Ruwenbos, Enschede, The Netherlands

© Enschede Stedenbouw & Architectuur

In the early 1990s, the Enschede municipal authorities introduced a new water system in the form of bioswales in the Ruwenbos district, and later also in the Oikos district. The goals were to reduce peak drainage and overflows, to manage groundwater flooding and shortages and to improve the quality of surface water and groundwater.
The most striking element in this district is the bioswale system, where rainwater infiltrates into the ground through ditches. Gutters lead the water from roofs and residential streets into bioswales. The bioswales have the overflows drains at approximately 0.25 m above the bottom.

Bioswale in Ruwenbos © Floris Boogaard

In Ruwenbos the bioswales are designed to be dry 85% of the year, to prevent muddy situations and to avoid attracting mosquitoes. Here the bioswales were positioned in existing ditches wherever possible, allowing the original vegetation and drainage structure to remain in place.
One of the bioswales in Enschede was monitored for six years. The data collected reveals that the dimensions of the bioswales are solid: even in the period from 1999 to 2002, which was wetter than average, almost all the water (99%) could infiltrate the ground. It also became apparent that the micro-pollutants in the upper layer of the bioswale remain there. In Enschede, the investment costs for creating the bioswale system were lower than the costs of an improved separate system. Maintenance costs, conversely, are slightly higher. However, some of the costs of maintaining the bioswale system can be charged to the costs of public green areas.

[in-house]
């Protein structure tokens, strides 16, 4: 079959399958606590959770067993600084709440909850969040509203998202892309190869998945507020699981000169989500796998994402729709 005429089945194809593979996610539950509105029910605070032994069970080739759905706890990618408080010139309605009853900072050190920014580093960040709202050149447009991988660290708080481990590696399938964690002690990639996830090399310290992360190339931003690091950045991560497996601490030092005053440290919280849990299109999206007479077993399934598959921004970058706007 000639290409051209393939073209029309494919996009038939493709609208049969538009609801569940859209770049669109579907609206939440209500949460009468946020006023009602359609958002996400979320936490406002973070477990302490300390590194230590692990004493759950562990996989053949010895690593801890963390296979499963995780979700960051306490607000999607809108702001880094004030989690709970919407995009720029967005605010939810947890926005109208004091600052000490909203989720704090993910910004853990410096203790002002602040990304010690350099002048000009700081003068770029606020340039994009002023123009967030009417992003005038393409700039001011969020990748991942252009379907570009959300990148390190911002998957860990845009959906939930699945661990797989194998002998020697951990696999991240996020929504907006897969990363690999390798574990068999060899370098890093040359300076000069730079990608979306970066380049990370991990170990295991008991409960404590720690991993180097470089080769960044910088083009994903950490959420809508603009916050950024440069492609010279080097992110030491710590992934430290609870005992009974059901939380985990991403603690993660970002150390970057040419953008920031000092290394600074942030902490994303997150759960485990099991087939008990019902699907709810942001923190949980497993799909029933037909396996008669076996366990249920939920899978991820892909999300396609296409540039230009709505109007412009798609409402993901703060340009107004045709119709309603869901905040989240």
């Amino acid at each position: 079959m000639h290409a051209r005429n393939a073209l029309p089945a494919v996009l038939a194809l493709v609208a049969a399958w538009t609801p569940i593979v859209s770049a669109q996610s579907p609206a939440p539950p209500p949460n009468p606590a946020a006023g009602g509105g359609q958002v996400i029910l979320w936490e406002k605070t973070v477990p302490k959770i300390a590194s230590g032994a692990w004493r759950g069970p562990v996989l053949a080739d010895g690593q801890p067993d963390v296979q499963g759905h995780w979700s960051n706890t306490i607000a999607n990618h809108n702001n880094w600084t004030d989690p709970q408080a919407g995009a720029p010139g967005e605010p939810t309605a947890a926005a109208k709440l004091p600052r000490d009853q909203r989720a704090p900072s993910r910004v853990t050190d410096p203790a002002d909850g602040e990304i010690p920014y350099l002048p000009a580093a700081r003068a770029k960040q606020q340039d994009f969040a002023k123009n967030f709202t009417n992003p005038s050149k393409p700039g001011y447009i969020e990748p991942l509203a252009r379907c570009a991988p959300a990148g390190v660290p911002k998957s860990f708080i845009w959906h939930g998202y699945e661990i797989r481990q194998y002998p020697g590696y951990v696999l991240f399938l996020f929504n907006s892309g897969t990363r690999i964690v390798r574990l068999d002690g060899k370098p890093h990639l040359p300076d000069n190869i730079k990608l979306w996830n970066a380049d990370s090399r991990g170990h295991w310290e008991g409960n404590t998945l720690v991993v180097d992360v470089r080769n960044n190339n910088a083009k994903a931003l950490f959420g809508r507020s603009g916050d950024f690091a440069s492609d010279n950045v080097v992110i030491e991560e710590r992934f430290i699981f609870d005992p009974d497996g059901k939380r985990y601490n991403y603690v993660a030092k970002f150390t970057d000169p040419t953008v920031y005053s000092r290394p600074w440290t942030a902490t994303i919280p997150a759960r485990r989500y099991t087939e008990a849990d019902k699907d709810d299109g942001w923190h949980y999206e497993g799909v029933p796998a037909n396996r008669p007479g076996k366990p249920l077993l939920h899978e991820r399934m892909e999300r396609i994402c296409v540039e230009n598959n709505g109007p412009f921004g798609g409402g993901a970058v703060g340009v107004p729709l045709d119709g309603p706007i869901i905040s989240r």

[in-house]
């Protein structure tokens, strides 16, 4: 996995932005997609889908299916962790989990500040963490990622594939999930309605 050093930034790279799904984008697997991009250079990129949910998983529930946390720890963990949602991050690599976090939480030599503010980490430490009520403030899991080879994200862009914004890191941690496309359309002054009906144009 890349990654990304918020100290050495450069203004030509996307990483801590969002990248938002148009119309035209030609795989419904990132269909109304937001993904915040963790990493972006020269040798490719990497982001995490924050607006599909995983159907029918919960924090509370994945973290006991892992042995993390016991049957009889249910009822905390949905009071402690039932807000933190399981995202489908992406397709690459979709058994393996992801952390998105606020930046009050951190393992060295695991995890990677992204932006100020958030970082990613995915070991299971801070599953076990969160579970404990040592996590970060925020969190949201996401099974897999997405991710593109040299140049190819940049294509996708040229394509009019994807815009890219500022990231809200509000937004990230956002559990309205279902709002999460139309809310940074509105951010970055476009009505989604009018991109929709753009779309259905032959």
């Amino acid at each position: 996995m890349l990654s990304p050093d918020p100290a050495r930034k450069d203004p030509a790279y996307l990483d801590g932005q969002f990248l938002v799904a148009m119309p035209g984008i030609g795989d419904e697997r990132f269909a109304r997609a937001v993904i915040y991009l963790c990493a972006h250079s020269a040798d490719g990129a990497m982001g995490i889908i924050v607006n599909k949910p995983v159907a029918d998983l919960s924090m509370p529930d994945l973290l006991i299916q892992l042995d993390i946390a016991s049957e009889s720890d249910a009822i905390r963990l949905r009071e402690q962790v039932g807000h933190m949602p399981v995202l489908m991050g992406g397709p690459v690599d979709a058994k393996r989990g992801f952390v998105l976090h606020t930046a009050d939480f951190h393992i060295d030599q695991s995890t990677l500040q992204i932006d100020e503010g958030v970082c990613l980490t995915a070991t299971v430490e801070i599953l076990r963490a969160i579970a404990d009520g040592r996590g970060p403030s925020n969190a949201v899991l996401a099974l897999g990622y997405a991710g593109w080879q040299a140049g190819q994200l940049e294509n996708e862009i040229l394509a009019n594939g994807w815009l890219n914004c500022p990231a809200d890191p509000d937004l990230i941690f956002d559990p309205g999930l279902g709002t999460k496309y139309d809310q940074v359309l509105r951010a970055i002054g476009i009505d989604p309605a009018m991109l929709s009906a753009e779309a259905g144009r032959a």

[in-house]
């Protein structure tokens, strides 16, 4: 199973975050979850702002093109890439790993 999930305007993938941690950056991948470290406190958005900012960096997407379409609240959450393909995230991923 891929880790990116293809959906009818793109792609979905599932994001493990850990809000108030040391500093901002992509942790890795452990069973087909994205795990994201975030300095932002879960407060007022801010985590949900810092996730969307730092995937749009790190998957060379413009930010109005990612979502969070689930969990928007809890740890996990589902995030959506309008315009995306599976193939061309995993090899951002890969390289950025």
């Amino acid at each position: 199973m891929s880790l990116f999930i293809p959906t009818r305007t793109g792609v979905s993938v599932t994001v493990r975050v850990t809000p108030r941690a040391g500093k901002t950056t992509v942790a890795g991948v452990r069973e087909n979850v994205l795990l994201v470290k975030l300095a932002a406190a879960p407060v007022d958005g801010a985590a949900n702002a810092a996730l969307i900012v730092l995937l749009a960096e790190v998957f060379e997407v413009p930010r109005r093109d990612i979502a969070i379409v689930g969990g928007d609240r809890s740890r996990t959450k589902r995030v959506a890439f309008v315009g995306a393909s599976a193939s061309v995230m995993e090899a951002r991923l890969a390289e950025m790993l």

Map showing location of blue wadi, red wadi, green wadi and monitoring site © Enschede Stedenbouw en Architectuur

In 1999, as many as 94% of the residents were pleased with the bioswale system. By 2005 that number had grown to 98%. However, the detailing of the gutters requires attention to prevent residents from falling. Of the residents, 50% would like to see additional measures, such as using rainwater to flush toilets, rainwater tanks and ponds. The residents would prefer the bioswales to have more natural vegetation and perceive the bioswale system as a qualitative improvement to the district’s appearance. Boogaard et al., 2006